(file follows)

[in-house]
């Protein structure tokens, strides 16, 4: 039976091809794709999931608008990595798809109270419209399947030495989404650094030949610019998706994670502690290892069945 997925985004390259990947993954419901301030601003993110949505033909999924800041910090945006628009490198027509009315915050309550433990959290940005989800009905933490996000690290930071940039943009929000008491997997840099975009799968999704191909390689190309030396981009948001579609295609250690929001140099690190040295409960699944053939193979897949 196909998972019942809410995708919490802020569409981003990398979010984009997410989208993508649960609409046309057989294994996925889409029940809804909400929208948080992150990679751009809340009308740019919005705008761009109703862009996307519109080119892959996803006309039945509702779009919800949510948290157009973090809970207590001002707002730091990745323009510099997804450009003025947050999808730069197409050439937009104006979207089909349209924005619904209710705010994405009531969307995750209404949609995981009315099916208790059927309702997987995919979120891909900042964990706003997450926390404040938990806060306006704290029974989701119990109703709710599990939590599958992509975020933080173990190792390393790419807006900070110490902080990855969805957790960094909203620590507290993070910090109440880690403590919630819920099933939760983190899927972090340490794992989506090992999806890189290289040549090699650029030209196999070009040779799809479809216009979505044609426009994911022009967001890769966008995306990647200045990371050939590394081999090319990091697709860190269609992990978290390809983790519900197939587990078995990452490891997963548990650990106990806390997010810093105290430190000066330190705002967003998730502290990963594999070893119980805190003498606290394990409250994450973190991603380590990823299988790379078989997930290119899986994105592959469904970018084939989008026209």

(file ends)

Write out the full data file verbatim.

[in-house]
């Protein structure tokens, strides 16, 4: 039976091809794709999931608008990595798809109270419209399947030495989404650094030949610019998706994670502690290892069945 997925985004390259990947993954419901301030601003993110949505033909999924800041910090945006628009490198027509009315915050309550433990959290940005989800009905933490996000690290930071940039943009929000008491997997840099975009799968999704191909390689190309030396981009948001579609295609250690929001140099690190040295409960699944053939193979897949 196909998972019942809410995708919490802020569409981003990398979010984009997410989208993508649960609409046309057989294994996925889409029940809804909400929208948080992150990679751009809340009308740019919005705008761009109703862009996307519109080119892959996803006309039945509702779009919800949510948290157009973090809970207590001002707002730091990745323009510099997804450009003025947050999808730069197409050439937009104006979207089909349209924005619904209710705010994405009531969307995750209404949609995981009315099916208790059927309702997987995919979120891909900042964990706003997450926390404040938990806060306006704290029974989701119990109703709710599990939590599958992509975020933080173990190792390393790419807006900070110490902080990855969805957790960094909203620590507290993070910090109440880690403590919630819920099933939760983190899927972090340490794992989506090992999806890189290289040549090699650029030209196999070009040779799809479809216009979505044609426009994911022009967001890769966008995306990647200045990371050939590394081999090319990091697709860190269609992990978290390809983790519900197939587990078995990452490891997963548990650990106990806390997010810093105290430190000066330190705002967003998730502290990963594999070893119980805190003498606290394990409250994450973190991603380590990823299988790379078989997930290119899986994105592959469904970018084939989008026209």